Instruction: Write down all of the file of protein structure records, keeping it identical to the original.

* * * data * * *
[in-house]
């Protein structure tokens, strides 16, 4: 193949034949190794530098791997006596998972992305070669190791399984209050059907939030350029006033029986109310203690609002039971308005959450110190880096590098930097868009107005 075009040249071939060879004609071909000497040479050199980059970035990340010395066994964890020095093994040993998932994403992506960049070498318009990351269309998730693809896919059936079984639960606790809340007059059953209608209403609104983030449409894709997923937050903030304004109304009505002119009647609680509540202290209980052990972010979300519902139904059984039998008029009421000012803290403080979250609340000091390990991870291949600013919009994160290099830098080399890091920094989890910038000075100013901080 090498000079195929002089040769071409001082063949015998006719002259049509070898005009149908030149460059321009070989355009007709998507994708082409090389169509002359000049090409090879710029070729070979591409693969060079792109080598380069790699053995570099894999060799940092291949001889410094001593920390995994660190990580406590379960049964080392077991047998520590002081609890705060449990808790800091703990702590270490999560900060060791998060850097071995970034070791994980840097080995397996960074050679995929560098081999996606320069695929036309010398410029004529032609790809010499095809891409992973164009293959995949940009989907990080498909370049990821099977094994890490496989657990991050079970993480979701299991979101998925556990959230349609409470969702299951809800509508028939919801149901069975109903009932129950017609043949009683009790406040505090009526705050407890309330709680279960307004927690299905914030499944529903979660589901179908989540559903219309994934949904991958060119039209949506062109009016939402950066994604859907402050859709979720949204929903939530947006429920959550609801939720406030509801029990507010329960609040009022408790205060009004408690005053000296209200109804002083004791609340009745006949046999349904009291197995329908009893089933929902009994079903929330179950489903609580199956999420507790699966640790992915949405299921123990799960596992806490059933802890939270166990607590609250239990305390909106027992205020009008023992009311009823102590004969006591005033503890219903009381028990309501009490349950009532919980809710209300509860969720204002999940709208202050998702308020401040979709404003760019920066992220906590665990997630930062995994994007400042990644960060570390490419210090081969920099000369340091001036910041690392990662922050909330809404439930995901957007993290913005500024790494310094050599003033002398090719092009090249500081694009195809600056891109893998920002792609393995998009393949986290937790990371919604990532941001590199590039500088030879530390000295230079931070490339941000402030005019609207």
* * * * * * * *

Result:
[in-house]
């Protein structure tokens, strides 16, 4: 193949034949190794530098791997006596998972992305070669190791399984209050059907939030350029006033029986109310203690609002039971308005959450110190880096590098930097868009107005 075009040249071939060879004609071909000497040479050199980059970035990340010395066994964890020095093994040993998932994403992506960049070498318009990351269309998730693809896919059936079984639960606790809340007059059953209608209403609104983030449409894709997923937050903030304004109304009505002119009647609680509540202290209980052990972010979300519902139904059984039998008029009421000012803290403080979250609340000091390990991870291949600013919009994160290099830098080399890091920094989890910038000075100013901080 090498000079195929002089040769071409001082063949015998006719002259049509070898005009149908030149460059321009070989355009007709998507994708082409090389169509002359000049090409090879710029070729070979591409693969060079792109080598380069790699053995570099894999060799940092291949001889410094001593920390995994660190990580406590379960049964080392077991047998520590002081609890705060449990808790800091703990702590270490999560900060060791998060850097071995970034070791994980840097080995397996960074050679995929560098081999996606320069695929036309010398410029004529032609790809010499095809891409992973164009293959995949940009989907990080498909370049990821099977094994890490496989657990991050079970993480979701299991979101998925556990959230349609409470969702299951809800509508028939919801149901069975109903009932129950017609043949009683009790406040505090009526705050407890309330709680279960307004927690299905914030499944529903979660589901179908989540559903219309994934949904991958060119039209949506062109009016939402950066994604859907402050859709979720949204929903939530947006429920959550609801939720406030509801029990507010329960609040009022408790205060009004408690005053000296209200109804002083004791609340009745006949046999349904009291197995329908009893089933929902009994079903929330179950489903609580199956999420507790699966640790992915949405299921123990799960596992806490059933802890939270166990607590609250239990305390909106027992205020009008023992009311009823102590004969006591005033503890219903009381028990309501009490349950009532919980809710209300509860969720204002999940709208202050998702308020401040979709404003760019920066992220906590665990997630930062995994994007400042990644960060570390490419210090081969920099000369340091001036910041690392990662922050909330809404439930995901957007993290913005500024790494310094050599003033002398090719092009090249500081694009195809600056891109893998920002792609393995998009393949986290937790990371919604990532941001590199590039500088030879530390000295230079931070490339941000402030005019609207």